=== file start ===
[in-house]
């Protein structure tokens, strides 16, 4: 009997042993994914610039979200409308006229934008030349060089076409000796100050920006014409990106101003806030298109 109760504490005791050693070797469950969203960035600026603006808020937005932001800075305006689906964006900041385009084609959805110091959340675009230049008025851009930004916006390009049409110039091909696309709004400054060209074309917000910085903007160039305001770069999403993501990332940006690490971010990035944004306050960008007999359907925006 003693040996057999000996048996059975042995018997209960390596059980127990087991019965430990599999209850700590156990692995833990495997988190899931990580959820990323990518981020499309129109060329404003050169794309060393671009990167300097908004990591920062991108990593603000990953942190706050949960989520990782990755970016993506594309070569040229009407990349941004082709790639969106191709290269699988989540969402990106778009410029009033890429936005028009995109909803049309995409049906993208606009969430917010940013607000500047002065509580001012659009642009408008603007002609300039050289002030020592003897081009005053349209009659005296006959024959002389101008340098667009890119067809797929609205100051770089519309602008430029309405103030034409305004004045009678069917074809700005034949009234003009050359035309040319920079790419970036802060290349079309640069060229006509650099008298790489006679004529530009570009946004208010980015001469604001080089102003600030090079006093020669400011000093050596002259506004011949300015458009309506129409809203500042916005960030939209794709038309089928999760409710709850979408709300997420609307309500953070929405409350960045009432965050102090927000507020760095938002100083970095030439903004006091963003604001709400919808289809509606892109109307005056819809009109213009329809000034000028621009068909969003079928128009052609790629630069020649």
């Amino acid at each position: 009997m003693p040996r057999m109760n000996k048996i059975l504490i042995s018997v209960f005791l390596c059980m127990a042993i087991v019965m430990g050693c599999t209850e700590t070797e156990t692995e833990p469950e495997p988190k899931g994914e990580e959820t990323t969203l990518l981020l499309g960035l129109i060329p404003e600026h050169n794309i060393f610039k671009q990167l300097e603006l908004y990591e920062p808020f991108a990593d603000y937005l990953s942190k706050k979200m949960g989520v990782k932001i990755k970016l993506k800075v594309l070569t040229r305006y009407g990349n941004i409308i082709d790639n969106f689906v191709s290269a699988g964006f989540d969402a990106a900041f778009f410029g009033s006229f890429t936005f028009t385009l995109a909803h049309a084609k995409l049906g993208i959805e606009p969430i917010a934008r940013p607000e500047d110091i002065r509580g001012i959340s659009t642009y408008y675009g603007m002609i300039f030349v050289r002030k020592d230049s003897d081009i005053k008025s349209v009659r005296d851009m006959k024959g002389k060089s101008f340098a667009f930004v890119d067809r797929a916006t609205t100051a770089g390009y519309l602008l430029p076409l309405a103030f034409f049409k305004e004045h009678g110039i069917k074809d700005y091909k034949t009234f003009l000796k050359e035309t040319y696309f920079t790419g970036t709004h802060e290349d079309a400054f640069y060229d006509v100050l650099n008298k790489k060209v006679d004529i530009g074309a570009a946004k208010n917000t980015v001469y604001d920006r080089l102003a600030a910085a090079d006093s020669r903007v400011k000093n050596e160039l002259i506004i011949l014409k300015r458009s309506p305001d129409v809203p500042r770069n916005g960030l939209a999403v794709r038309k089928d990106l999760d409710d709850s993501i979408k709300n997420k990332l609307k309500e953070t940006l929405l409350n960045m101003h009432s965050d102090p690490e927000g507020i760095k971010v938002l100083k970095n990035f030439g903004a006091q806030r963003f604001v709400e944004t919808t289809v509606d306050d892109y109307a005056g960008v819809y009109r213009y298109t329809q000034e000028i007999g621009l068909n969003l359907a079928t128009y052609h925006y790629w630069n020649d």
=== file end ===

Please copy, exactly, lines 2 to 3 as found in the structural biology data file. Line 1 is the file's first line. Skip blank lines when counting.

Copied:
């Protein structure tokens, strides 16, 4: 009997042993994914610039979200409308006229934008030349060089076409000796100050920006014409990106101003806030298109 109760504490005791050693070797469950969203960035600026603006808020937005932001800075305006689906964006900041385009084609959805110091959340675009230049008025851009930004916006390009049409110039091909696309709004400054060209074309917000910085903007160039305001770069999403993501990332940006690490971010990035944004306050960008007999359907925006 003693040996057999000996048996059975042995018997209960390596059980127990087991019965430990599999209850700590156990692995833990495997988190899931990580959820990323990518981020499309129109060329404003050169794309060393671009990167300097908004990591920062991108990593603000990953942190706050949960989520990782990755970016993506594309070569040229009407990349941004082709790639969106191709290269699988989540969402990106778009410029009033890429936005028009995109909803049309995409049906993208606009969430917010940013607000500047002065509580001012659009642009408008603007002609300039050289002030020592003897081009005053349209009659005296006959024959002389101008340098667009890119067809797929609205100051770089519309602008430029309405103030034409305004004045009678069917074809700005034949009234003009050359035309040319920079790419970036802060290349079309640069060229006509650099008298790489006679004529530009570009946004208010980015001469604001080089102003600030090079006093020669400011000093050596002259506004011949300015458009309506129409809203500042916005960030939209794709038309089928999760409710709850979408709300997420609307309500953070929405409350960045009432965050102090927000507020760095938002100083970095030439903004006091963003604001709400919808289809509606892109109307005056819809009109213009329809000034000028621009068909969003079928128009052609790629630069020649």
């Amino acid at each position: 009997m003693p040996r057999m109760n000996k048996i059975l504490i042995s018997v209960f005791l390596c059980m127990a042993i087991v019965m430990g050693c599999t209850e700590t070797e156990t692995e833990p469950e495997p988190k899931g994914e990580e959820t990323t969203l990518l981020l499309g960035l129109i060329p404003e600026h050169n794309i060393f610039k671009q990167l300097e603006l908004y990591e920062p808020f991108a990593d603000y937005l990953s942190k706050k979200m949960g989520v990782k932001i990755k970016l993506k800075v594309l070569t040229r305006y009407g990349n941004i409308i082709d790639n969106f689906v191709s290269a699988g964006f989540d969402a990106a900041f778009f410029g009033s006229f890429t936005f028009t385009l995109a909803h049309a084609k995409l049906g993208i959805e606009p969430i917010a934008r940013p607000e500047d110091i002065r509580g001012i959340s659009t642009y408008y675009g603007m002609i300039f030349v050289r002030k020592d230049s003897d081009i005053k008025s349209v009659r005296d851009m006959k024959g002389k060089s101008f340098a667009f930004v890119d067809r797929a916006t609205t100051a770089g390009y519309l602008l430029p076409l309405a103030f034409f049409k305004e004045h009678g110039i069917k074809d700005y091909k034949t009234f003009l000796k050359e035309t040319y696309f920079t790419g970036t709004h802060e290349d079309a400054f640069y060229d006509v100050l650099n008298k790489k060209v006679d004529i530009g074309a570009a946004k208010n917000t980015v001469y604001d920006r080089l102003a600030a910085a090079d006093s020669r903007v400011k000093n050596e160039l002259i506004i011949l014409k300015r458009s309506p305001d129409v809203p500042r770069n916005g960030l939209a999403v794709r038309k089928d990106l999760d409710d709850s993501i979408k709300n997420k990332l609307k309500e953070t940006l929405l409350n960045m101003h009432s965050d102090p690490e927000g507020i760095k971010v938002l100083k970095n990035f030439g903004a006091q806030r963003f604001v709400e944004t919808t289809v509606d306050d892109y109307a005056g960008v819809y009109r213009y298109t329809q000034e000028i007999g621009l068909n969003l359907a079928t128009y052609h925006y790629w630069n020649d």